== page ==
NEW YORK (AP) -- Rumors that Chevron, the second largest U.S. oil company, is courting Phillips Petroleum at a reported price tag of $18.4 billion sent the stocks of both companies higher Monday.
But analysts say the deal may be in jeopardy because Chevron's bid is believed to be too low.
Nevertheless, investors bought shares of both companies after Britain's Sunday Times reported that the two companies were nearing an agreement on a merger.
Chevron's stock rose $2.63 to close at $89.31 on the New York Stock Exchange, where Phillips Petroleum gained $1.44 to close at $63.38.
Neither company would comment on the rumors Monday.
In April, Phillips Petroleum entered Alaska's oil market when it concluded its $7 billion purchase of Atlantic Richfield Co. properties in the state, making it Alaska's largest petroleum producer.
Company spokeswoman Dawn Patience said Monday the company does not comment on market rumors.
The oil industry has been rife with consolidation in the past two years. Mobil Corp. and Exxon Corp. joined forces in late 1998 in an $85 billion merger that formed the world's largest publicly traded oil company. And Britain's BP Amoco's paid $27.6 billion for U.S.-based Atlantic Richfield Co. in March, 1999, creating the second largest non-government owned oil company.
So with the world's major oil companies growing larger and larger, analysts said it makes sense that Chevron would be looking to expand its operations to keep in step with the competition.
San Francisco-based Chevron has offered about $70 a share for Phillips Petroleum, the Sunday Times reported. A combined company would be worth about $78 billion.
Oil industry analysts, however, are skeptical that the deal will be completed at that price.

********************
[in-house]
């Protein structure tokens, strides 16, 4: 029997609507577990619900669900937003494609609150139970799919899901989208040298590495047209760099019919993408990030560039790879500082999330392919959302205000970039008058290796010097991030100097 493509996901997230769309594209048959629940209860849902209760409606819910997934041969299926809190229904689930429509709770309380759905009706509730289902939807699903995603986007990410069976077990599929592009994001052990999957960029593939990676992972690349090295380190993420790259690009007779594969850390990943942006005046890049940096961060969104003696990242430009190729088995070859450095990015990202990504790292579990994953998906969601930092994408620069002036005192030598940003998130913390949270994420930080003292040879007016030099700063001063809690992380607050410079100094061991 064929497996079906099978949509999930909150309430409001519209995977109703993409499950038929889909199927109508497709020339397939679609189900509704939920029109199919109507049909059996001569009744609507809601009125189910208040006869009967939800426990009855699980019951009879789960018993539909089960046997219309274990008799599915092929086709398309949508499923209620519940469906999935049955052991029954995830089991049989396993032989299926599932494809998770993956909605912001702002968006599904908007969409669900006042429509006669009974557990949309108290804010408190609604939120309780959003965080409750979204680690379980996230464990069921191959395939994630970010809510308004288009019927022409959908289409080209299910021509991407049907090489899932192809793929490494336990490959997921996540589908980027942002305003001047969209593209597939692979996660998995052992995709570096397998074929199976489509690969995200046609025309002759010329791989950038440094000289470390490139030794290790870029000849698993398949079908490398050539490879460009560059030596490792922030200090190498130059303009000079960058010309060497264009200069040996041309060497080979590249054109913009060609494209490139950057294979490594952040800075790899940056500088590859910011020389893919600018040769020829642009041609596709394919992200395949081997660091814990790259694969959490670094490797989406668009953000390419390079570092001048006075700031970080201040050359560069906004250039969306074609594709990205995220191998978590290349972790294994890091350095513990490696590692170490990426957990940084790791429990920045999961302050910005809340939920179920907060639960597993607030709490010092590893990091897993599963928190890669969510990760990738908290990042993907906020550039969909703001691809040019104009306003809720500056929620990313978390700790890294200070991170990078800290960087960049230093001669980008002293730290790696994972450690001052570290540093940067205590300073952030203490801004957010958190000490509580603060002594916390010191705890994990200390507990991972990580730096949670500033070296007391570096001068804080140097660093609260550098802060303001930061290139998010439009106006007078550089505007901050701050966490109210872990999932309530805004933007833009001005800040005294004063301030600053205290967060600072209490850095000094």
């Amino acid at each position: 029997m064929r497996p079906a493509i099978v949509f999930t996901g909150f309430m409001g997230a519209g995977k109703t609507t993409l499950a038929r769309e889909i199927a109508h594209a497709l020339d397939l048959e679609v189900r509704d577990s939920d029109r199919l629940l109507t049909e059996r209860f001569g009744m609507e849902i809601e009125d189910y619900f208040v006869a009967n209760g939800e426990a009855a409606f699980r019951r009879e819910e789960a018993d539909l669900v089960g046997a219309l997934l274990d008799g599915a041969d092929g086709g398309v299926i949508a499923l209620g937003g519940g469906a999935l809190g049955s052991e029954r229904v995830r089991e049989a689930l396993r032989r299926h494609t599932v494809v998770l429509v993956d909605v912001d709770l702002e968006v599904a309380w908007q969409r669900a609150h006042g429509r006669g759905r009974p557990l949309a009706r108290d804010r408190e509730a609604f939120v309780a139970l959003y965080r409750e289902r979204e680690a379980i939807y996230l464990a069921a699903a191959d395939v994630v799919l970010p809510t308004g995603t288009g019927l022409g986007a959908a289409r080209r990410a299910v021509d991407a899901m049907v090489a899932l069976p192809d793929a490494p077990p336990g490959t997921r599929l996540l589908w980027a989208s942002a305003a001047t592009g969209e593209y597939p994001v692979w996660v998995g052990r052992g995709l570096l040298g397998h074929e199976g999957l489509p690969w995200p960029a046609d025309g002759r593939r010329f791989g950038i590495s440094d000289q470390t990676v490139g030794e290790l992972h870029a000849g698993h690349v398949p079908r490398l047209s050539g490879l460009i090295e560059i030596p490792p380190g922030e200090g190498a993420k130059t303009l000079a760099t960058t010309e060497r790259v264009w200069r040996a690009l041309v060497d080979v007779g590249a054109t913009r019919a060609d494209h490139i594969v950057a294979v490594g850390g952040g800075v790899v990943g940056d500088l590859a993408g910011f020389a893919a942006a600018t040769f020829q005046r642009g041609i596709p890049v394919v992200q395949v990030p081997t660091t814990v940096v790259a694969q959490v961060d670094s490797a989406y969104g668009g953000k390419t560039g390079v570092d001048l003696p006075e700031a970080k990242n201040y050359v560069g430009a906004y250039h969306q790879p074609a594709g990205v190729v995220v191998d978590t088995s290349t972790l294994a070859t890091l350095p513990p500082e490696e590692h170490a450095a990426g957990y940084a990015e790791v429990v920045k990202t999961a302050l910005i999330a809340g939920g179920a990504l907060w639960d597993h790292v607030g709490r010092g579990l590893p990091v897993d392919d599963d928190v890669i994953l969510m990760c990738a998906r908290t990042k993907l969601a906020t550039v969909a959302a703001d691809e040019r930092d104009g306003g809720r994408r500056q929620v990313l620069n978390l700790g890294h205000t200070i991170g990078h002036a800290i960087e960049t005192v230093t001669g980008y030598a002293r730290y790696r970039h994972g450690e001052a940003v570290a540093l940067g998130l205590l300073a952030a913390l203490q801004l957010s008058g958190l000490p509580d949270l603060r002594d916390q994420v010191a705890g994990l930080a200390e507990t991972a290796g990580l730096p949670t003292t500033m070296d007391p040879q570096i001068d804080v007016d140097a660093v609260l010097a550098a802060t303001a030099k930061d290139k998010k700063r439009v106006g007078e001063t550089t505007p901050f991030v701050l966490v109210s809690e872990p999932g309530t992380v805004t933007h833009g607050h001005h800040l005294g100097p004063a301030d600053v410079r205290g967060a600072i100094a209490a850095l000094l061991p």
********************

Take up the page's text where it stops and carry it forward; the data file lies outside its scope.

''There's less than a fifty-fifty chance that this deal will happen. The asking price is much too low,'' said Edward Maran, an analyst at A.G. Edwards & Sons in St. Louis.
''Phillips Petroleum isn't likely to accept anything below $80 a share, and it's not clear to me that Chevron is willing to pay a price that would get it completed,'' Maran added.
A full merger would complete a process begun earlier this year, when the two companies agreed to combine their chemical units.
But if the broader deal falls apart, Chevron would be in familiar territory. A deal with Texaco unraveled last summer after Texaco basically rejected all aspects of Chevron's offer. Texaco said in a terse statement released last June that Chevron's proposal was ''unacceptable for several reasons, including complexity, feasibility, risk and price.''
Ironically, the financial aspects of the defunct Texaco deal were similar to those of the Phillips proposal. Texaco was seeking an offer in the area of $80 a share, while Chevron had offered around $70.
Chevron is apparently looking to add Phillips' significant production assets outside the continental United States, most notably in Alaska, Venezuela, China and the former Soviet Union.
Since Chevron and Phillips' businesses have little overlap, the combination could be expected to pass regulatory muster because a merger wouldn't blend similar operations, a situation that regulators fear limits consumer choice and stifles competition.
Chevron had 1999 sales of $31.5 billion. Phillips, based in Bartlesville, Okla., had sales of $13.9 billion last year.
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